The Lapsed

During the third century A.D., the Roman emperors repeatedly persecuted the Church. The Emperors Decius, Valerian, and Diocletian ordered that all Christians must renounce the faith and offer pagan sacrifices. Registries of compliance were to be kept in all provinces. Recusants could be punished by forfeiture of property or death.

Human beings being human beings, a mad whirlwind of attempted scams ensued.

By the third century, the Empire was home to many well-to-do Christians. These did not relish the prospect of offending God. But neither did they want to be impoverished or executed.

So they paid their slaves to offer pagan sacrifices on their behalf. Or they bribed officials to produce false certificates, saying they had sacrificed, even though they really hadn’t. Or they lent their identification documents to a pagan, who would then offer sacrifices under the assumed name.

The Christians who employed these stratagems to save their hides came to be known as “the Lapsed.”

The persecutions of the third century came in fits and starts; they lasted for a time, but then the Church would enjoy a few years of peace. St. Cornelius was Pope, and St. Cyprian a prominent bishop, through a couple of these cycles.

During the intervals of peace, a question inevitably arose: Could the Lapsed be forgiven? They had failed to exercise the heroic faith and courage of the martyrs. But, at the same time, they had never stopped believing in the Trinity and in Christ.

Now, of course, neither Cornelius nor Cyprian ever lapsed. Both of them eventually went to their deaths as martyrs. But, before they themselves were killed, they had to deal with the question of what to do with the conniving Lapsed who wanted to go to communion.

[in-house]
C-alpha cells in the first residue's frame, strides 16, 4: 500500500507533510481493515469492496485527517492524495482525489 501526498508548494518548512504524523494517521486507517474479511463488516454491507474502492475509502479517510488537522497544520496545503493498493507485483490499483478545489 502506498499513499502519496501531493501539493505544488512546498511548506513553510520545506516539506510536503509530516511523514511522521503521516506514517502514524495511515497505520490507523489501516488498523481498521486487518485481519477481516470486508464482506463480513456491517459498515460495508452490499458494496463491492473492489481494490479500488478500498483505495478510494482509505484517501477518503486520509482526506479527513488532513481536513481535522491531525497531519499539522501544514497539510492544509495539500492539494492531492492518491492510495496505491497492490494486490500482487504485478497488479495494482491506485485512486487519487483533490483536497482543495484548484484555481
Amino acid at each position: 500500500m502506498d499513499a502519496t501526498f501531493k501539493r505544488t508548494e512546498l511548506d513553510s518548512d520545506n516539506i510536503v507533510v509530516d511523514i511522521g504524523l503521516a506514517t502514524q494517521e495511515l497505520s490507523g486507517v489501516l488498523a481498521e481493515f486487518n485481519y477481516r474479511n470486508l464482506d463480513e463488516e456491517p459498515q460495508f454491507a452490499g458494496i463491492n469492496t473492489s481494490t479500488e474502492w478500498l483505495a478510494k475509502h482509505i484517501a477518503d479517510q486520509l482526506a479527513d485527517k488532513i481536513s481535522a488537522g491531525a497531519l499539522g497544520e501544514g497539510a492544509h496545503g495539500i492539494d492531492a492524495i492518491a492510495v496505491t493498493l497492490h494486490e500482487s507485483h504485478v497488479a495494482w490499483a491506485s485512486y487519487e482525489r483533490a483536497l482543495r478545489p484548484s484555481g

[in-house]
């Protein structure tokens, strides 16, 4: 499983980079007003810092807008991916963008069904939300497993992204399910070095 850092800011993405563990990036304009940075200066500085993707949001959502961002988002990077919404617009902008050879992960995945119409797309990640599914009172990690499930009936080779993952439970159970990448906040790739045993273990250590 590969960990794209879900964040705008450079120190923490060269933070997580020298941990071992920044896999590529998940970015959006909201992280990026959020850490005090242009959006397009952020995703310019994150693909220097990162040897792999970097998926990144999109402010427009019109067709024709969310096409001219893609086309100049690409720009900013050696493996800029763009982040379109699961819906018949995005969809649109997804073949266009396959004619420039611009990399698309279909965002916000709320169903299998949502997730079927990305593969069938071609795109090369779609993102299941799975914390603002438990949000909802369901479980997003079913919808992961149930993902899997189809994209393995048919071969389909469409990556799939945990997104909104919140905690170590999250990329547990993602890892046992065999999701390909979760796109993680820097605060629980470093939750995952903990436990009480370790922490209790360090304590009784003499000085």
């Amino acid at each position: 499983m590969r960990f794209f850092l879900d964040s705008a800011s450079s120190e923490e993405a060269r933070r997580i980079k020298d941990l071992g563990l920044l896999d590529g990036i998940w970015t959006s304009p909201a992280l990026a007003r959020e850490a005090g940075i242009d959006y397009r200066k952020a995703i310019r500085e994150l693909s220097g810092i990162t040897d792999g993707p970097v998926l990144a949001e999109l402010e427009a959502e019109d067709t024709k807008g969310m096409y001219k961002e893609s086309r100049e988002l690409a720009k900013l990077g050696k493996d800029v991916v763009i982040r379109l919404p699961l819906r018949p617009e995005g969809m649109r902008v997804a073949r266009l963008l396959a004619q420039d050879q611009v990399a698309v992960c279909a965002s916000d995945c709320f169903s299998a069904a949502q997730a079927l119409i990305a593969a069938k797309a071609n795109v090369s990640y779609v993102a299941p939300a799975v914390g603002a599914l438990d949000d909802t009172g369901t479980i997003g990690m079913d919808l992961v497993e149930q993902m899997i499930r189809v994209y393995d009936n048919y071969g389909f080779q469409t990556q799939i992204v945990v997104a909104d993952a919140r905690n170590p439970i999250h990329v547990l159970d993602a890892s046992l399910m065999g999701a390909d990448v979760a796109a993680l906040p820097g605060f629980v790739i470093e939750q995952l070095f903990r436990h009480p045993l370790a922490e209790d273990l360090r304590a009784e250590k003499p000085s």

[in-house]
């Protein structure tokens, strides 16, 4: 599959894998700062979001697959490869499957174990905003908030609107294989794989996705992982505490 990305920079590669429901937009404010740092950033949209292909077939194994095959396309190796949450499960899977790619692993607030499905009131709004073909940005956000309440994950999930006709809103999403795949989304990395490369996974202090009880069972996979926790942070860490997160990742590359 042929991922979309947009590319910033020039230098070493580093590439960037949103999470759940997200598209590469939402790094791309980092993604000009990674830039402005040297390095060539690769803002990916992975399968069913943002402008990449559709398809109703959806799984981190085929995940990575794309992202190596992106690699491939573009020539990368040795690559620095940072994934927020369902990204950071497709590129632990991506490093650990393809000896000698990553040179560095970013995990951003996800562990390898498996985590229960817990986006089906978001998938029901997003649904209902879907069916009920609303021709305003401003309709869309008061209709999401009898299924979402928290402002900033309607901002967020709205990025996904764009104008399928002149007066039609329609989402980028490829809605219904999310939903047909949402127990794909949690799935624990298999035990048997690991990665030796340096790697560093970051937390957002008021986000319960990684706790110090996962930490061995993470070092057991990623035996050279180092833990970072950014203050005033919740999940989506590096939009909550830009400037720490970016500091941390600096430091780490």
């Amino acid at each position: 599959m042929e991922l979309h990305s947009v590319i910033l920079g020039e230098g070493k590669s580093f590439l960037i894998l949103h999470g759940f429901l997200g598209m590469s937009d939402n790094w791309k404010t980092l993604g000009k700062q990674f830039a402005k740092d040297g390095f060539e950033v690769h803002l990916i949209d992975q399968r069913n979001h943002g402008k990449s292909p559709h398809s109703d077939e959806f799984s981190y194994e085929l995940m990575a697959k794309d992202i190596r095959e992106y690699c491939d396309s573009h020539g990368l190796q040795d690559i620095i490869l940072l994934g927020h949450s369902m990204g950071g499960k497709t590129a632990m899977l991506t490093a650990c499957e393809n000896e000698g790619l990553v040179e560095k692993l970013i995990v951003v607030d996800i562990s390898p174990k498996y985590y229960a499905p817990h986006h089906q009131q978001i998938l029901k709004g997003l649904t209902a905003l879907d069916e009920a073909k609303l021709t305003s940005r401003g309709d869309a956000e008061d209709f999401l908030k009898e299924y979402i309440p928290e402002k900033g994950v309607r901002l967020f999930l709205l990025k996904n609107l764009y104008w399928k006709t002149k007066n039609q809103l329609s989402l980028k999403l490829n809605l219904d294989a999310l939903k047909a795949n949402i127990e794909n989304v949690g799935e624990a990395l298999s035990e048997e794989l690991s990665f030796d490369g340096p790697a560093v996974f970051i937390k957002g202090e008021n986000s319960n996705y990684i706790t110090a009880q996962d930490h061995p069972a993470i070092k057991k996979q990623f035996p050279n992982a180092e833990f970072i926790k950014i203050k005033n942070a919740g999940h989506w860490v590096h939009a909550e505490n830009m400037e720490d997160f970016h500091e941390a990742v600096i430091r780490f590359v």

Perhaps we might think that, since Cornelius and Cyprian proved to be heroic martyrs themselves, that they would have insisted on Christian heroism. But the opposite is the case. Both of them were roundly criticized by other bishops for being too lax.

Cornelius and Cyprian both taught: We believe in the forgiveness of sins. Let the Lapsed confess their sins, do penance, and be reconciled. The martyrs are our heroes. The Lapsed do not pretend to have been heroes. But they are our brothers nonetheless. Let’s gather around the altar together, so that we can all learn to be heroes next time.

One thought on “The Lapsed

  1. Father Mark,

    So, there I was contemplating all those who had gone before, desperately seeking Him, but flawed (and cowardly), almost to a man. Let’s face it, Peter and the other disciples (including the one who ran off naked) were “Lapsed.” Apostasy is sometimes named as the “unforgivable sin”; but it that were so, we would probably all be unforgiven.

    Yet, there’s that (admittedly prideful) inclination to “act like a man” and march fearlessly to our death, a seldom-displayed behavior. After all, our past is raft with both quip and history that support the opposite. Quip: “He who fights and runs away, lives to fight another day.” “Discretion is the better part of valor.” Or, closer to the martyrs, “I’ll lie here and bleed awhile, then rise to fight again.” History: the flight from the Kuomintang, the Long March, and the eventual victory (http://en.wikipedia.org/wiki/Long_March).

    The balance required to deal with such a matter is best left to saints, e.g., Cornelius and Cyprian as opposed to their fellow bishops. Why, it’s almost a definition of The Way, and of The Christ! Perhaps that’s the reason it seems to escape so many of us.

    LIH,

    joe

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